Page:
Wijk aan Zee Part I
January 19, 2011 • General
Greetings from sunny (DID I REALLY JUST SAY THAT??) Wijk aan Zee. After four tough rounds of chess, we finally reached our first rest day. What can I say about Wijk aan Zee that has not already been said. The organization and conditions continue to remain flawless despite the various name and company changes during its illustrious 73 year history. Without further ado, here is my recap of the tournament thus far! I hope everyone enjoys it!
In the 1st round, I had White against Alexander Grischuk. This match served as a grudge match after our recent encounters in the Tal Memorial and World Blitz Championship. After his escape in the classical tournament, I got too overconfident and was soundly beaten in our mini match during the World Blitz Championship. Therefore, I resolved to give it my all to try and return the favor this time. In the game itself, we played the Ragozin variation of the Queens Gambit Declined. The game seemed fairly balanced until I started attacking on the kingside with 15.f3 and 16.g4!? Alexander did not handle the complications well and prematurely sacrificed a piece 18…Bxg4. After some accurate defense, I achieved a completely winning position only to make it more complicated when I played 32.Ke2? not 32.Ke4. Nevertheless, in our time scramble, I was able to simplify into a winning endgame with a knight for three pawns. A huge win regardless of when it occurred. Although nothing will completely erase the debacle in Moscow, this game served as a bit of a consolation for that.
In the 2nd round, I had Black against current number 2 in the world, Levon Aronian. Much to the surprise of most commentators, I chose to play the Dutch because we are in Holland after all! I really cannot think of a better way to honor the Dutch people for their hospitality! The game itself was surprisingly dull as I chose a minor sideline with 7…Nc6 and 8…Na5 in the Leningrad variation. Levon was unable to achieve anything tangible and the game was drawn after 15 moves. No doubt many of my fans were disappointed that I took such a quick draw, but with Black it is hard to expect more against such a strong player.
The 3rd round featured a classic rematch with Alexei Shirov from last year here in the 7th round of the tournament. Last year, Alexei got off to a red hot start with five straight wins! Unfortunately, after his loss to me, the wheels completely came off and he failed to finish at the top. This time around, we dueled in the Arkhangel variation of the Ruy Lopez instead of the Sicilian Sveshnikov. After reaching a middlegame up a pawn and probably significantly better, I became rather lazy and allowed some completely unnecessary counterplay. Right around time control the position was close to equal until Alexei blundered with 39…Ree8 and 40…Re5. This allowed me to come up with a very nice resource in 41.Nd2! After this clever knight manoeuvre I obtained a small advantage in the endgame. Alexei probably had one last chance to salvage a draw with 52…Ra4 instead or Ra3. After this costly oversight, I converted the endgame for a second win and clear first place after three rounds!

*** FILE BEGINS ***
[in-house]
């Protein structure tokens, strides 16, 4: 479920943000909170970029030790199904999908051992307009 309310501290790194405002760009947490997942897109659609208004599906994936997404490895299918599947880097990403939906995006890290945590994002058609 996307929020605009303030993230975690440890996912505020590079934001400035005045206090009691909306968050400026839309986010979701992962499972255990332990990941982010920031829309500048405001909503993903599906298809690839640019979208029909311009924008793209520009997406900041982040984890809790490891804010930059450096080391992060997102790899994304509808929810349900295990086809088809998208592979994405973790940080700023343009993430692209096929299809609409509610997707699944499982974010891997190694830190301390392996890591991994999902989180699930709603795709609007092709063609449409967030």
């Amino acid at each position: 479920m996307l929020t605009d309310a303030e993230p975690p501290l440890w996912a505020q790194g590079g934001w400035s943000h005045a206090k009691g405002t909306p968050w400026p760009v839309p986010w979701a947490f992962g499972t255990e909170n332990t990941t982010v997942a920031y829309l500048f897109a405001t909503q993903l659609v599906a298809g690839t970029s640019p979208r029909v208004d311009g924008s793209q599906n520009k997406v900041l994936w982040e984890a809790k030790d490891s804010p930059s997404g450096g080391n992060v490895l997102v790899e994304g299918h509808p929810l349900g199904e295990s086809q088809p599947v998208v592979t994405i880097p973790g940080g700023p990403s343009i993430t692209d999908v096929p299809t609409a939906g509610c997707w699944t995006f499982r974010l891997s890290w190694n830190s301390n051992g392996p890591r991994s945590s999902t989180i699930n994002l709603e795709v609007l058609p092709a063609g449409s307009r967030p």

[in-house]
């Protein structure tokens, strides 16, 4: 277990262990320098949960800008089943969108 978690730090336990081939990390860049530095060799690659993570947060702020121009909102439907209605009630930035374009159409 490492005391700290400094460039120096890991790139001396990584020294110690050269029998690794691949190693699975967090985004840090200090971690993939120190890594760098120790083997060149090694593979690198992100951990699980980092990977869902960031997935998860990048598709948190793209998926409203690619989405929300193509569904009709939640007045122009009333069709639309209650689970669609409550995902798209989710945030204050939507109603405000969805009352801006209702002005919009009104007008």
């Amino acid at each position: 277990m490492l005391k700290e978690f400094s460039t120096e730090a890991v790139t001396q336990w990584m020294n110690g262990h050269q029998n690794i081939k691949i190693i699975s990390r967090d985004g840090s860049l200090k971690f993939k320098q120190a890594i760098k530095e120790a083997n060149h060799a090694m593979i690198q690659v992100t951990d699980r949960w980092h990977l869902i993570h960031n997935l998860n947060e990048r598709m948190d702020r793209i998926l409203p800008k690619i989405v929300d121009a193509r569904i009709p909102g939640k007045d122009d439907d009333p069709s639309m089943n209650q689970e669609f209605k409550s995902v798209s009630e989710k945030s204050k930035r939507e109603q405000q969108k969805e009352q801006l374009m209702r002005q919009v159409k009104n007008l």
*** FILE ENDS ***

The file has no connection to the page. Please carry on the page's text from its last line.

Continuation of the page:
The 4th round featured a matchup with rising Dutch star Anish Giri. In the 3rd round, Anish shocked the world when he crushed Magnus Carlsen with Black in a mere 22 moves! After a relatively bizarre set of transpositions we ended up in a Nimzo/Queens Indian hybrid. Eventually we transposed into the Aronian-Karjakin game from Moscow this past November. However, I came up with an improvement in 12…d6 and 13…Qa5. Oddly enough, I had looked at this variation recently, but I then had a complete brain freeze and miscalculated 14…Be6 and chose 14…Rd8 instead. After this one disastrous move, I suffered for the rest of the game. I suspect Anish missed something in the middlegame as I think it should have been winning at some point. We reached a classic rook and pawn ending where I had to suffer for 20 moves before salvaging a draw. This challenging draw left me on 3/4 and tied for first place with the current World Champion, Viswanathan Anand heading into the rest day.
It is hard to ask for a better start, but there are still 9 more rounds of booby traps and bombs which I must navigate before I can claim a victory. Tomorrow I have White against former Fide World Champion, Ruslan Ponomariov and hopefully it will be another day of exciting if not bloody day of chess here in Wijk aan Zee!
Wijk aan Zee